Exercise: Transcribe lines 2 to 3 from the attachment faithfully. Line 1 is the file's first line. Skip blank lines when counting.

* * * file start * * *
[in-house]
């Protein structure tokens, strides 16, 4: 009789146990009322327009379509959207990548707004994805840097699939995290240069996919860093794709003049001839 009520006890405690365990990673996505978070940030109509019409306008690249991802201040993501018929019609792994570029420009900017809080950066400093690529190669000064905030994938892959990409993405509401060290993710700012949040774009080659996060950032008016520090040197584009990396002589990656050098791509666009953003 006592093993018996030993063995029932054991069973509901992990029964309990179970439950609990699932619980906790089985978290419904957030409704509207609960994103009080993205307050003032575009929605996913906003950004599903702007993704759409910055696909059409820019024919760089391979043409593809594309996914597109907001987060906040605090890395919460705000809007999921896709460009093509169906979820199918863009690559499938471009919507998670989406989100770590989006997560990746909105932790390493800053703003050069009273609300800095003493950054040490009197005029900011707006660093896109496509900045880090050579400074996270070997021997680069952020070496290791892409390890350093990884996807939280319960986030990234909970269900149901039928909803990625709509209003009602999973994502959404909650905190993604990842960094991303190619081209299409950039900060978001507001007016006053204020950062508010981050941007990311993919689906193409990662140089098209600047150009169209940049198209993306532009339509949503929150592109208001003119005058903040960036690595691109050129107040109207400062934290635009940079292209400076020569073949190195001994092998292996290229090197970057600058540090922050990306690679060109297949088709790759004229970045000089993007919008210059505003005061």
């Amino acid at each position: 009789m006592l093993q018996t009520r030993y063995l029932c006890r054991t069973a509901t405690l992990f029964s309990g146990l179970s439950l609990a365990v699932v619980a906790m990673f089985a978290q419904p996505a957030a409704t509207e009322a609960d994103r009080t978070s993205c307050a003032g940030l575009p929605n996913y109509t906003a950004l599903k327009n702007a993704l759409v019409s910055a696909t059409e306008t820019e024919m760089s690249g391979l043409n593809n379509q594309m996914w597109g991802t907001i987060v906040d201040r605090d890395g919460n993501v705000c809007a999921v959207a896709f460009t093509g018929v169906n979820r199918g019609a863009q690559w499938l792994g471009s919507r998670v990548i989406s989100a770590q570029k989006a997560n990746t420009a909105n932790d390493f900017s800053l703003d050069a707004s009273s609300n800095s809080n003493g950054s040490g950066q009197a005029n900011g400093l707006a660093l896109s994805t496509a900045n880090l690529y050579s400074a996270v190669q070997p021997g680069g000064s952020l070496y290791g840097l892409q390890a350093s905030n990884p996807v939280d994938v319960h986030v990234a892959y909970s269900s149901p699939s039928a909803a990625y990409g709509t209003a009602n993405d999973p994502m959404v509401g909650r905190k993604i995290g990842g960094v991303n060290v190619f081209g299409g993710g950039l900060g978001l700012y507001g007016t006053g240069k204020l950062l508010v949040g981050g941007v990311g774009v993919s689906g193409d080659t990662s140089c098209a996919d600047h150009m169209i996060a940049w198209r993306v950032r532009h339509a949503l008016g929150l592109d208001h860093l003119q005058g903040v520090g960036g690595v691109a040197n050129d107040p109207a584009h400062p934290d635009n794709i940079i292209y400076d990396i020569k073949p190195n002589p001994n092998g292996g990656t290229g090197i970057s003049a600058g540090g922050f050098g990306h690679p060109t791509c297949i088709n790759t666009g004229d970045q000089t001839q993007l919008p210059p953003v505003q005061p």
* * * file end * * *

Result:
């Protein structure tokens, strides 16, 4: 009789146990009322327009379509959207990548707004994805840097699939995290240069996919860093794709003049001839 009520006890405690365990990673996505978070940030109509019409306008690249991802201040993501018929019609792994570029420009900017809080950066400093690529190669000064905030994938892959990409993405509401060290993710700012949040774009080659996060950032008016520090040197584009990396002589990656050098791509666009953003 006592093993018996030993063995029932054991069973509901992990029964309990179970439950609990699932619980906790089985978290419904957030409704509207609960994103009080993205307050003032575009929605996913906003950004599903702007993704759409910055696909059409820019024919760089391979043409593809594309996914597109907001987060906040605090890395919460705000809007999921896709460009093509169906979820199918863009690559499938471009919507998670989406989100770590989006997560990746909105932790390493800053703003050069009273609300800095003493950054040490009197005029900011707006660093896109496509900045880090050579400074996270070997021997680069952020070496290791892409390890350093990884996807939280319960986030990234909970269900149901039928909803990625709509209003009602999973994502959404909650905190993604990842960094991303190619081209299409950039900060978001507001007016006053204020950062508010981050941007990311993919689906193409990662140089098209600047150009169209940049198209993306532009339509949503929150592109208001003119005058903040960036690595691109050129107040109207400062934290635009940079292209400076020569073949190195001994092998292996290229090197970057600058540090922050990306690679060109297949088709790759004229970045000089993007919008210059505003005061």
């Amino acid at each position: 009789m006592l093993q018996t009520r030993y063995l029932c006890r054991t069973a509901t405690l992990f029964s309990g146990l179970s439950l609990a365990v699932v619980a906790m990673f089985a978290q419904p996505a957030a409704t509207e009322a609960d994103r009080t978070s993205c307050a003032g940030l575009p929605n996913y109509t906003a950004l599903k327009n702007a993704l759409v019409s910055a696909t059409e306008t820019e024919m760089s690249g391979l043409n593809n379509q594309m996914w597109g991802t907001i987060v906040d201040r605090d890395g919460n993501v705000c809007a999921v959207a896709f460009t093509g018929v169906n979820r199918g019609a863009q690559w499938l792994g471009s919507r998670v990548i989406s989100a770590q570029k989006a997560n990746t420009a909105n932790d390493f900017s800053l703003d050069a707004s009273s609300n800095s809080n003493g950054s040490g950066q009197a005029n900011g400093l707006a660093l896109s994805t496509a900045n880090l690529y050579s400074a996270v190669q070997p021997g680069g000064s952020l070496y290791g840097l892409q390890a350093s905030n990884p996807v939280d994938v319960h986030v990234a892959y909970s269900s149901p699939s039928a909803a990625y990409g709509t209003a009602n993405d999973p994502m959404v509401g909650r905190k993604i995290g990842g960094v991303n060290v190619f081209g299409g993710g950039l900060g978001l700012y507001g007016t006053g240069k204020l950062l508010v949040g981050g941007v990311g774009v993919s689906g193409d080659t990662s140089c098209a996919d600047h150009m169209i996060a940049w198209r993306v950032r532009h339509a949503l008016g929150l592109d208001h860093l003119q005058g903040v520090g960036g690595v691109a040197n050129d107040p109207a584009h400062p934290d635009n794709i940079i292209y400076d990396i020569k073949p190195n002589p001994n092998g292996g990656t290229g090197i970057s003049a600058g540090g922050f050098g990306h690679p060109t791509c297949i088709n790759t666009g004229d970045q000089t001839q993007l919008p210059p953003v505003q005061p």